Gary Lineker paid tribute to Diego Maradona on Wednesday evening following the death of the Argentinian great aged 60.
"He's so revered, he's so worshipped in Argentina," Lineker said during BT Sport's Champions League coverage.
"He constantly had a huge entourage around him.
"I went to see Boca Juniors play. He had his own little box. I went with his family. The atmosphere was unbelievable at this game.
"One of his daughters was literally holding him as he was screaming over the balcony, holding him so he wouldn't fall off. He had such an incredible passion for the game."
Lineker played with Maradona for one half on an exhibition game. The England international was with Barcelona at the time and played for a Rest of the World side against an English League selection.
"There were players like Platini on the pitch. Everyone was totally in awe of [Maradona]," said Lineker.
"He was in the dressing with a pair of shorts - like you'd roll your socks up - and he just juggled them on his left foot for about five minutes.
"Then we went out on the pitch and he did something incredible, one of the most unbelievable things I've ever seen on a football pitch.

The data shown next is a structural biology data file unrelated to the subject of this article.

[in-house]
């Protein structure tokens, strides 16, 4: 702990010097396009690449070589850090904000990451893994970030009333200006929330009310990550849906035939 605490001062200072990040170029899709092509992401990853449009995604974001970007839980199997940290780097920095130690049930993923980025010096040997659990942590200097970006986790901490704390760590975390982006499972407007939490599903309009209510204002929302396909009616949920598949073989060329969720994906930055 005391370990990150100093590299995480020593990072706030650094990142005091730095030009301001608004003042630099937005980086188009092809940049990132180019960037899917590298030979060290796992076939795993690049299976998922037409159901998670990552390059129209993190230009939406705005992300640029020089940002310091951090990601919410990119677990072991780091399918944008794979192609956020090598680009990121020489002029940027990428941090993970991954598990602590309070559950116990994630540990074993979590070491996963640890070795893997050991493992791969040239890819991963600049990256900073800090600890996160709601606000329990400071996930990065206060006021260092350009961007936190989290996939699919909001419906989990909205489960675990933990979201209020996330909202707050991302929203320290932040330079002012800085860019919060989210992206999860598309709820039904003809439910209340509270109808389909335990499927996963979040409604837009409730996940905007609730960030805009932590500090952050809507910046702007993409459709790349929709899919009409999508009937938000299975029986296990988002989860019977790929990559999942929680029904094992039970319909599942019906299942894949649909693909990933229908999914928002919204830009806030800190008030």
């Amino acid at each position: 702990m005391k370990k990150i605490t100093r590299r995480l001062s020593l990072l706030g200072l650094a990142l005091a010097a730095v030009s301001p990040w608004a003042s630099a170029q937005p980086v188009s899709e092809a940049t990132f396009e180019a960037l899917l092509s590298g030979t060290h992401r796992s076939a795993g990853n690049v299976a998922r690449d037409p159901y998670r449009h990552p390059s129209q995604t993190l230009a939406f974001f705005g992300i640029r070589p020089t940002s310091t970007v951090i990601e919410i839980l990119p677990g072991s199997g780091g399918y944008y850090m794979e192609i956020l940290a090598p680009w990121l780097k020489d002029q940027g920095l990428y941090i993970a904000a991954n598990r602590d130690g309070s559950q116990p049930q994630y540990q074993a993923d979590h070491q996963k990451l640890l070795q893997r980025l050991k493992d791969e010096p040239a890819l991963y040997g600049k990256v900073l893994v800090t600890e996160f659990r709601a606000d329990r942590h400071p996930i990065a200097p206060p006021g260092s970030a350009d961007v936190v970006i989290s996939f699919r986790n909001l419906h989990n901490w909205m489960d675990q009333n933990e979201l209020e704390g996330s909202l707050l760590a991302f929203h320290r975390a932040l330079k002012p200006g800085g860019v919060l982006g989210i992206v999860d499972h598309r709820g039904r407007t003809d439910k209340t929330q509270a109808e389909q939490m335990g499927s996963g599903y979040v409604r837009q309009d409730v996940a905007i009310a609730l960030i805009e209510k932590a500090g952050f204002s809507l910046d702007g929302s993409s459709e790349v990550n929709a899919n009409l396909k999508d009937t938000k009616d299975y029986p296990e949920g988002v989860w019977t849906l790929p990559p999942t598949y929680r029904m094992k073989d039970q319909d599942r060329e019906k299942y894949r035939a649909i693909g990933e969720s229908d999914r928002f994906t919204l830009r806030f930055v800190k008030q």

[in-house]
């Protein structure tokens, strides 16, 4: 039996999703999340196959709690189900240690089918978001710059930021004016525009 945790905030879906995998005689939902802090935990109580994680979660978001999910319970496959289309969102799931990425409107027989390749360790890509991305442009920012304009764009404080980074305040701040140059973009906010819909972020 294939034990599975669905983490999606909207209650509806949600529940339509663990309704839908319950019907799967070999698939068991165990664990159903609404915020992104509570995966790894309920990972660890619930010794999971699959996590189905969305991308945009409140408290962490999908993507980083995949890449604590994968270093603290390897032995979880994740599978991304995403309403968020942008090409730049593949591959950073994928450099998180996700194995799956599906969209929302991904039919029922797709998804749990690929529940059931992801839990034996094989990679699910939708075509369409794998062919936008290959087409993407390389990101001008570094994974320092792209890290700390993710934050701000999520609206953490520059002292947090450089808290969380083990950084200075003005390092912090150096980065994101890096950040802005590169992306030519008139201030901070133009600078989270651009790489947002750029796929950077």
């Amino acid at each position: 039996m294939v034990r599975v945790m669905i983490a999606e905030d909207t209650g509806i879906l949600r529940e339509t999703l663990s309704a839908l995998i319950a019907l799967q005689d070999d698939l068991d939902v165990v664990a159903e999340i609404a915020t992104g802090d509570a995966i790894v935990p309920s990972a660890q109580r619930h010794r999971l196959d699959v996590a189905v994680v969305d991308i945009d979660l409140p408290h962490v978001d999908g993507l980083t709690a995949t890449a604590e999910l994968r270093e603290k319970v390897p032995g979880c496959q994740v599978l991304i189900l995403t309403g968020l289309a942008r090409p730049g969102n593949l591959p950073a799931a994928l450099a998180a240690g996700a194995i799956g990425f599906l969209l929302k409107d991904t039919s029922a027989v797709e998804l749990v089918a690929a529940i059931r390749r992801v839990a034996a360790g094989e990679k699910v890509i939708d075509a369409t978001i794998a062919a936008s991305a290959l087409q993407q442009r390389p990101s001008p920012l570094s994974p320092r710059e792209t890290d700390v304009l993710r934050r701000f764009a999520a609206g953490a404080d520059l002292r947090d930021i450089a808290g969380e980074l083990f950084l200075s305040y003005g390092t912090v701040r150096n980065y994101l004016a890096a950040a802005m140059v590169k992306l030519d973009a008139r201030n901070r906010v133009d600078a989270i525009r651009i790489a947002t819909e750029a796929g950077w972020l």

"He juggled the ball all the way out to the centre circle and then bang, he whacked it as hard he possibly could [up into the air] and waited. It came down and he did it again. He did it 13 times. The most he ever did was walk three paces to it.
"All of us were standing there going, 'That's impossible'. I remember going to training the next day at Barcelona. We all tried it and the best anyone did was three, and they were all running for the third one.
"I've never seen anyone have such a beautiful affection for a football."
Lineker was on the pitch during the 1986 World Cup quarter-final between England and Argentina for two of Maradona's most famous goals: The Hand of God and his slaloming run which was voted Goal of the Century.
"You've got to realise that the pitch at the Azteca was awful," said Lineker.
"It had been relaid. Every time you put your foot on a piece of turf, it just disappeared under your foot.
"To do what he did, that little pivot and turn on the halfway line and then to go past the players like they weren't there was just the most remarkable thing.
"It was the closest in my life that I've ever felt like I ought to applaud someone else scoring a goal. Obviously, I didn't because you'd get destroyed back home.
"He was head and shoulders the best player of my generation."